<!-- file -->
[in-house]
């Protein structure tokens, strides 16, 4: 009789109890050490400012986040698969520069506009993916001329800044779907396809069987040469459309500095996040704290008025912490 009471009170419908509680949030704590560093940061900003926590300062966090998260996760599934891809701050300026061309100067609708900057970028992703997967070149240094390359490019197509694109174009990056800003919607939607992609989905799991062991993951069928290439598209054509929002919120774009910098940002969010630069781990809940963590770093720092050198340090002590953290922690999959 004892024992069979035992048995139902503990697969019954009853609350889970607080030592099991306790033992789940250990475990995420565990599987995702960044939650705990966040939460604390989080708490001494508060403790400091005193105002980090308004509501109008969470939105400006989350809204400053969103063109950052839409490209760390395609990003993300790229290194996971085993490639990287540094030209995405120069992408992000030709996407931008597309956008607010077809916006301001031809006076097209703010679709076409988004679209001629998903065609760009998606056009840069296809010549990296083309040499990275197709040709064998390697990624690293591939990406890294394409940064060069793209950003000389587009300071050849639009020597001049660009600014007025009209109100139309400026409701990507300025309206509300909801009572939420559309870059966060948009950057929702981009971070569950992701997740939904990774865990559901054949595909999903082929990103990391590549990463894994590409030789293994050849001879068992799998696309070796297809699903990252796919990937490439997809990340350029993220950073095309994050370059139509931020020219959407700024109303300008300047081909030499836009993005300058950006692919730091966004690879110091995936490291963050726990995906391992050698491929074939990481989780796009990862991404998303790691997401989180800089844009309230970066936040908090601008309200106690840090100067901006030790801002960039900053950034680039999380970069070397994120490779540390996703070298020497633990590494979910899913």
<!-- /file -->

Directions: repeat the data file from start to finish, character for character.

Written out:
[in-house]
């Protein structure tokens, strides 16, 4: 009789109890050490400012986040698969520069506009993916001329800044779907396809069987040469459309500095996040704290008025912490 009471009170419908509680949030704590560093940061900003926590300062966090998260996760599934891809701050300026061309100067609708900057970028992703997967070149240094390359490019197509694109174009990056800003919607939607992609989905799991062991993951069928290439598209054509929002919120774009910098940002969010630069781990809940963590770093720092050198340090002590953290922690999959 004892024992069979035992048995139902503990697969019954009853609350889970607080030592099991306790033992789940250990475990995420565990599987995702960044939650705990966040939460604390989080708490001494508060403790400091005193105002980090308004509501109008969470939105400006989350809204400053969103063109950052839409490209760390395609990003993300790229290194996971085993490639990287540094030209995405120069992408992000030709996407931008597309956008607010077809916006301001031809006076097209703010679709076409988004679209001629998903065609760009998606056009840069296809010549990296083309040499990275197709040709064998390697990624690293591939990406890294394409940064060069793209950003000389587009300071050849639009020597001049660009600014007025009209109100139309400026409701990507300025309206509300909801009572939420559309870059966060948009950057929702981009971070569950992701997740939904990774865990559901054949595909999903082929990103990391590549990463894994590409030789293994050849001879068992799998696309070796297809699903990252796919990937490439997809990340350029993220950073095309994050370059139509931020020219959407700024109303300008300047081909030499836009993005300058950006692919730091966004690879110091995936490291963050726990995906391992050698491929074939990481989780796009990862991404998303790691997401989180800089844009309230970066936040908090601008309200106690840090100067901006030790801002960039900053950034680039999380970069070397994120490779540390996703070298020497633990590494979910899913």